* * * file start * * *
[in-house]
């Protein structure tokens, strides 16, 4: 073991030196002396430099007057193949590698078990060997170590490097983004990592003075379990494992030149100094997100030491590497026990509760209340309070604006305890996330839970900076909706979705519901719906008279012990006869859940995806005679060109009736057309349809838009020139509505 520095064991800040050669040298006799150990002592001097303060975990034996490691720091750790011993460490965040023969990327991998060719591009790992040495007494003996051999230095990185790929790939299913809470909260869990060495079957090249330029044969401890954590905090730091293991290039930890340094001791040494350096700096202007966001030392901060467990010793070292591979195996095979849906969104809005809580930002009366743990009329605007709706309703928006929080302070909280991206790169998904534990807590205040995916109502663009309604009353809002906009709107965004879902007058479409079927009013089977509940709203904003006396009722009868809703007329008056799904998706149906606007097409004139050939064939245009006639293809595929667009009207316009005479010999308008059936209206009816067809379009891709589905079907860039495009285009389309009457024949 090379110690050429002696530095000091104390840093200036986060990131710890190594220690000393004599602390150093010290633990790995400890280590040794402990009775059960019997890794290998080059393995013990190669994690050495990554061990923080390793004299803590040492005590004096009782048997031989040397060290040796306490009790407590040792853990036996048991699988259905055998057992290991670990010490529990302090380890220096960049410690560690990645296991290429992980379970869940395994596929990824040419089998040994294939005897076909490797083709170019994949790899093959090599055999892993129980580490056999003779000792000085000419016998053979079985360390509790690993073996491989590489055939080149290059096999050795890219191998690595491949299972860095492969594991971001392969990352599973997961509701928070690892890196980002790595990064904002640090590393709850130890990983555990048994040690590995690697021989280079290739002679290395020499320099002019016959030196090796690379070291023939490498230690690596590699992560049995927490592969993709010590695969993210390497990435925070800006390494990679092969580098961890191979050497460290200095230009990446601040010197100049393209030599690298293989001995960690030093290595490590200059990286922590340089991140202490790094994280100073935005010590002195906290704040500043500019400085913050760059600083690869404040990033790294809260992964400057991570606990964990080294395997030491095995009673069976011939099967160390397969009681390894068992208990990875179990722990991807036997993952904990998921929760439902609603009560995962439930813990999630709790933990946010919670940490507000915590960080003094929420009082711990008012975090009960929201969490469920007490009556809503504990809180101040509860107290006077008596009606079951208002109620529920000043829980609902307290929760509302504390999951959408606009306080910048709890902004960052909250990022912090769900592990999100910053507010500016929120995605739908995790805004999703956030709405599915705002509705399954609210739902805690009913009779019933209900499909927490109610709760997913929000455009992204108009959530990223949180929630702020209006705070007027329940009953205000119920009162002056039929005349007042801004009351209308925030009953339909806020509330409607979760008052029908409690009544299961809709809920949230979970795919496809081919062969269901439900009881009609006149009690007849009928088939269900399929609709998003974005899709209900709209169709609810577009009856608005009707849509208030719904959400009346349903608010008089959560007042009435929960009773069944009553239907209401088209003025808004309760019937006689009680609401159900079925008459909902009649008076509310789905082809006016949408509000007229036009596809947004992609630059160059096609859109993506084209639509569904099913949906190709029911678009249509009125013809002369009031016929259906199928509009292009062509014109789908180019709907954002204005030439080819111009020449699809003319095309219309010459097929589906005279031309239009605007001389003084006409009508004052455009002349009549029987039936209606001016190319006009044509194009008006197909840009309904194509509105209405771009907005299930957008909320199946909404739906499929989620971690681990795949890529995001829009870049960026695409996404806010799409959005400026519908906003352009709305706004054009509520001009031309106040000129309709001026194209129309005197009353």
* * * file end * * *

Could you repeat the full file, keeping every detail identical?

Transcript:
[in-house]
């Protein structure tokens, strides 16, 4: 073991030196002396430099007057193949590698078990060997170590490097983004990592003075379990494992030149100094997100030491590497026990509760209340309070604006305890996330839970900076909706979705519901719906008279012990006869859940995806005679060109009736057309349809838009020139509505 520095064991800040050669040298006799150990002592001097303060975990034996490691720091750790011993460490965040023969990327991998060719591009790992040495007494003996051999230095990185790929790939299913809470909260869990060495079957090249330029044969401890954590905090730091293991290039930890340094001791040494350096700096202007966001030392901060467990010793070292591979195996095979849906969104809005809580930002009366743990009329605007709706309703928006929080302070909280991206790169998904534990807590205040995916109502663009309604009353809002906009709107965004879902007058479409079927009013089977509940709203904003006396009722009868809703007329008056799904998706149906606007097409004139050939064939245009006639293809595929667009009207316009005479010999308008059936209206009816067809379009891709589905079907860039495009285009389309009457024949 090379110690050429002696530095000091104390840093200036986060990131710890190594220690000393004599602390150093010290633990790995400890280590040794402990009775059960019997890794290998080059393995013990190669994690050495990554061990923080390793004299803590040492005590004096009782048997031989040397060290040796306490009790407590040792853990036996048991699988259905055998057992290991670990010490529990302090380890220096960049410690560690990645296991290429992980379970869940395994596929990824040419089998040994294939005897076909490797083709170019994949790899093959090599055999892993129980580490056999003779000792000085000419016998053979079985360390509790690993073996491989590489055939080149290059096999050795890219191998690595491949299972860095492969594991971001392969990352599973997961509701928070690892890196980002790595990064904002640090590393709850130890990983555990048994040690590995690697021989280079290739002679290395020499320099002019016959030196090796690379070291023939490498230690690596590699992560049995927490592969993709010590695969993210390497990435925070800006390494990679092969580098961890191979050497460290200095230009990446601040010197100049393209030599690298293989001995960690030093290595490590200059990286922590340089991140202490790094994280100073935005010590002195906290704040500043500019400085913050760059600083690869404040990033790294809260992964400057991570606990964990080294395997030491095995009673069976011939099967160390397969009681390894068992208990990875179990722990991807036997993952904990998921929760439902609603009560995962439930813990999630709790933990946010919670940490507000915590960080003094929420009082711990008012975090009960929201969490469920007490009556809503504990809180101040509860107290006077008596009606079951208002109620529920000043829980609902307290929760509302504390999951959408606009306080910048709890902004960052909250990022912090769900592990999100910053507010500016929120995605739908995790805004999703956030709405599915705002509705399954609210739902805690009913009779019933209900499909927490109610709760997913929000455009992204108009959530990223949180929630702020209006705070007027329940009953205000119920009162002056039929005349007042801004009351209308925030009953339909806020509330409607979760008052029908409690009544299961809709809920949230979970795919496809081919062969269901439900009881009609006149009690007849009928088939269900399929609709998003974005899709209900709209169709609810577009009856608005009707849509208030719904959400009346349903608010008089959560007042009435929960009773069944009553239907209401088209003025808004309760019937006689009680609401159900079925008459909902009649008076509310789905082809006016949408509000007229036009596809947004992609630059160059096609859109993506084209639509569904099913949906190709029911678009249509009125013809002369009031016929259906199928509009292009062509014109789908180019709907954002204005030439080819111009020449699809003319095309219309010459097929589906005279031309239009605007001389003084006409009508004052455009002349009549029987039936209606001016190319006009044509194009008006197909840009309904194509509105209405771009907005299930957008909320199946909404739906499929989620971690681990795949890529995001829009870049960026695409996404806010799409959005400026519908906003352009709305706004054009509520001009031309106040000129309709001026194209129309005197009353």